The first half of 2014 felt the same way. I played plenty of Infamous: Second Son and Watch Dogs, but neither of those were the system-defining moment that PlayStation 4 still lacked. As with most new console debuts, the first year suffered from a draught of games, while early adopters continue to look out for their first killer app.

It has now been a full year since my PS4 purchase and I don’t regret it one bit. The console quickly defined itself as my go-to platform of this generation and there’s plenty of third-party titles to enjoy on the console. That said, there still has been a single game that has defined the platform yet. I recently bought an Xbox One, and while that console still doesn’t have its first killer app either, Forza Horizon 2, Sunset Overdrive and Halo: The Master Chief Collection easily beat out any of the exclusive titles that Sony has to offer this season, in my opinion. The console continues to be my primary platform, but I still eagerly await that a megaton game release that can only be played on PlayStation 4. Hopefully early 2015 grants my wish.

PlayStation 4: One Year Later

Stefan Alexander

Sony and I have a long history together. Ever since the original PlayStation pulled me away from my Nintendo exclusivity back in 1995 (dude…), I’ve been a Sony-boy through good times and bad. My friends and I skipped school to camp out in the cold for the PS2, nabbed the PS3 at launch, and I’ve been currently playing the fourth itineration of the PlayStation for almost a year now. And so far the system has been everything I’ve hoped for and much, much more.

To be completely honest, my expectations were pretty diminished after braving the PS3’s run. It’s not that I had a problem with the games, The Uncharted series is still one of my favorites of all time and I’m one of the few people who actually got a kick out of what Sony did with motion gaming. It’s just that none of my friends ever really got on board with the PS3 and I felt completely out of the Xbox 360 loop. I feel like I completely missed out on last Gen’s online gaming experience simply because none of my friends were on my system.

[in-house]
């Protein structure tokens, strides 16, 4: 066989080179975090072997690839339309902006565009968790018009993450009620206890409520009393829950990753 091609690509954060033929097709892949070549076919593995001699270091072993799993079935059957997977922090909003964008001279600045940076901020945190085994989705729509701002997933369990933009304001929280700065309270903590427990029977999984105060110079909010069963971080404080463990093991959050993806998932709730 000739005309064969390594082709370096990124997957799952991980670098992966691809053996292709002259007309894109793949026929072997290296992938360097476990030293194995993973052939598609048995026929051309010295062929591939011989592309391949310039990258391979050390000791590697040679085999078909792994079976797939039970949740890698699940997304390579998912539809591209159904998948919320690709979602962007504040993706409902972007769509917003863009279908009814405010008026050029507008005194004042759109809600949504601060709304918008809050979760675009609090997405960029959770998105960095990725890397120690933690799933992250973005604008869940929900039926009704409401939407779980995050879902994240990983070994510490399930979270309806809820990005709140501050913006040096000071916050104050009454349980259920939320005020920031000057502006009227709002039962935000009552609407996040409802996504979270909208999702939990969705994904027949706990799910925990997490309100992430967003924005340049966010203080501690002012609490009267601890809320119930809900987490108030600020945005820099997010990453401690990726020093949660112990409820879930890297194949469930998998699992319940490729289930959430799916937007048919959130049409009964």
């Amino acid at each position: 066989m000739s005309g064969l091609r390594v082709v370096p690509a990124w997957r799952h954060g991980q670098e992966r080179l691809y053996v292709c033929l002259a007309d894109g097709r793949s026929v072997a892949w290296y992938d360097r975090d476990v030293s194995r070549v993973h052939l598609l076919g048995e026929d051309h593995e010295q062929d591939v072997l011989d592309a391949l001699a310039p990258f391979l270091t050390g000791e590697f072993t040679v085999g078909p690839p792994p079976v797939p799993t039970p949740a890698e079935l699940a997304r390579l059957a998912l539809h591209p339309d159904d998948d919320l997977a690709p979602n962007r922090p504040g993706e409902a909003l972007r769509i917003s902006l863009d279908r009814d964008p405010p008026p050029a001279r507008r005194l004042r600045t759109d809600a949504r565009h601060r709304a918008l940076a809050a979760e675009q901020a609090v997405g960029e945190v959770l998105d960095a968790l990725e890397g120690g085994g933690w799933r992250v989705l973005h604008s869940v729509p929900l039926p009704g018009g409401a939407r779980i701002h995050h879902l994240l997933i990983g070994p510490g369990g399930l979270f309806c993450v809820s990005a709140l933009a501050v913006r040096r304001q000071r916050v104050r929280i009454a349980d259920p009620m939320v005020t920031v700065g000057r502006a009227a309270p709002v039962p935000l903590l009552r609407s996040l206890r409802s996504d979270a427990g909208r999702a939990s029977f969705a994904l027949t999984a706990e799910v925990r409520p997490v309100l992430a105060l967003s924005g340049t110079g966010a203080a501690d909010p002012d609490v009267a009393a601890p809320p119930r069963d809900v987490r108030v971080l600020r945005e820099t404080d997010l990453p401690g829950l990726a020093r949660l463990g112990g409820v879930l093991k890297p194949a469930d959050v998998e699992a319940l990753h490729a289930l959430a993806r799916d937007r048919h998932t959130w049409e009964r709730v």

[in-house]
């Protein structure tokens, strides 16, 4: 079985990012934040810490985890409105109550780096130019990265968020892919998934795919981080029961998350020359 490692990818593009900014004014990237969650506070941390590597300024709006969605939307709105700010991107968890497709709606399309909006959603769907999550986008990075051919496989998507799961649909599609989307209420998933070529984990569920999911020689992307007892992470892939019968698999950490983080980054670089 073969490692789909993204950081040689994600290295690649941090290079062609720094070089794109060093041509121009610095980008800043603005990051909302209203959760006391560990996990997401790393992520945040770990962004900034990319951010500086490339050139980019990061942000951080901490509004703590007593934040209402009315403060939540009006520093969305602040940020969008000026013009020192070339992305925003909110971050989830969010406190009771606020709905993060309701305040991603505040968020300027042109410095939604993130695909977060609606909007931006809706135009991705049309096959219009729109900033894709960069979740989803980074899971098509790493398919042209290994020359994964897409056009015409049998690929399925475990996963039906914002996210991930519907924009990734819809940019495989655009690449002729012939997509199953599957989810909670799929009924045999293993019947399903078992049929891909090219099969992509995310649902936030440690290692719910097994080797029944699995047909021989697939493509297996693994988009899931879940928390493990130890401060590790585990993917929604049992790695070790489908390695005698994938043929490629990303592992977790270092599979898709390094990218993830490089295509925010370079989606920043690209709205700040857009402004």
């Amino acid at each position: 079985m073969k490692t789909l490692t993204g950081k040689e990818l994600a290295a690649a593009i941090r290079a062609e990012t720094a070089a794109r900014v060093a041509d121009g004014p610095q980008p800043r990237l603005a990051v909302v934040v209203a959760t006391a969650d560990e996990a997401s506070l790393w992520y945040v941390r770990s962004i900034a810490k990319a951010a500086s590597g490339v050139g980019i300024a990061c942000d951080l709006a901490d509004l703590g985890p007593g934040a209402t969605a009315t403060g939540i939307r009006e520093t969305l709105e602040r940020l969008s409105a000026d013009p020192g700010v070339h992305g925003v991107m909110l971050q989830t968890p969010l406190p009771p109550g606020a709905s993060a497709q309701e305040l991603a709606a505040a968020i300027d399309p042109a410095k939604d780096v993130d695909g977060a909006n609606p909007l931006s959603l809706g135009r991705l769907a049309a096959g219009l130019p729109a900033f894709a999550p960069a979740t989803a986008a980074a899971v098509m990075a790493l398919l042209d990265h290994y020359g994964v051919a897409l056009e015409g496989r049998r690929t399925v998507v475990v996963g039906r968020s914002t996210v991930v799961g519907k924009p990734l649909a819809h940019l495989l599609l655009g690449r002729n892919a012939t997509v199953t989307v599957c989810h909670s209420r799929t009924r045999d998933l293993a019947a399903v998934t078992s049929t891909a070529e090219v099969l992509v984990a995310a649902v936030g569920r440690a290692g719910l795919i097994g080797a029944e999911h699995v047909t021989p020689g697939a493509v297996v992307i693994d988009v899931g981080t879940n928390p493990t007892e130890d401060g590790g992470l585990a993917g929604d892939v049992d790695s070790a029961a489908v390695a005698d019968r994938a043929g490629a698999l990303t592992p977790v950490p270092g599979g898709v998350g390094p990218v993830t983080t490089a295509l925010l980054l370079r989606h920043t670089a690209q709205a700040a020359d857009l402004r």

Now the circle is complete. For whatever reason, all my close friends have decided to jump ship from Xbox and are back on Sony gaming with the PS4. Now I finally know what I was missing. For me, the PS3 was a great single player system, I had some great times, but nothing really beats the thrill of taking down missions together or chatting it up with your bros after a long day of R.L.

So, Personally, I love the PS4. I love its speed and graphics and the way it can remote play on the Vita when someone else is watching the tube, but most of all, I love how it’s become the chosen system for most of my friends…just don’t get me started on how I feel about my Wii U…

PlayStation 4: One Year Later

Ron Burke

Obviously running Gaming Trend means I need to have every console, so I picked up both systems at launch. The PlayStation 4 has, by a wide margin, seen the most use over the last year, but surprisingly we are starting to see that turn in the industry. That wasn’t always the case at my house though…

Throughout the previous generation it was my Xbox 360 that saw the most use. Rocksmith, Rock Band, DJ Hero, Dance Central, Borderlands, Skyrim – even if I owned some of those on PC, I played multiplayer with all of you on the Xbox 360. The PlayStation 3 was always doing work as a media server, as a Netflix box (it does have the best interface on that system), and to handle the many fantastic exclusives that Sony brought our way, but it really was the Xbox 360 that saw the most attention in my house.

This last year has seen the death of gameplay as the most important thing, sadly fostering the rise of the often-pointless debate over framerate and resolution. Microsoft dropped the ball on their hardware and misjudged the desire for 1080p from its consumers, and the market has reacted. Most companies want their game reviewed on the PlayStation 4. The fight is far from over, but you’d be hard pressed to say that the first year didn’t solidly belong to Sony. This war is just getting started…

So what are your thoughts on the PlayStation 4’s first year? Were you satisfied or let down? Does the future of the console have you excited? Let us know in the comments.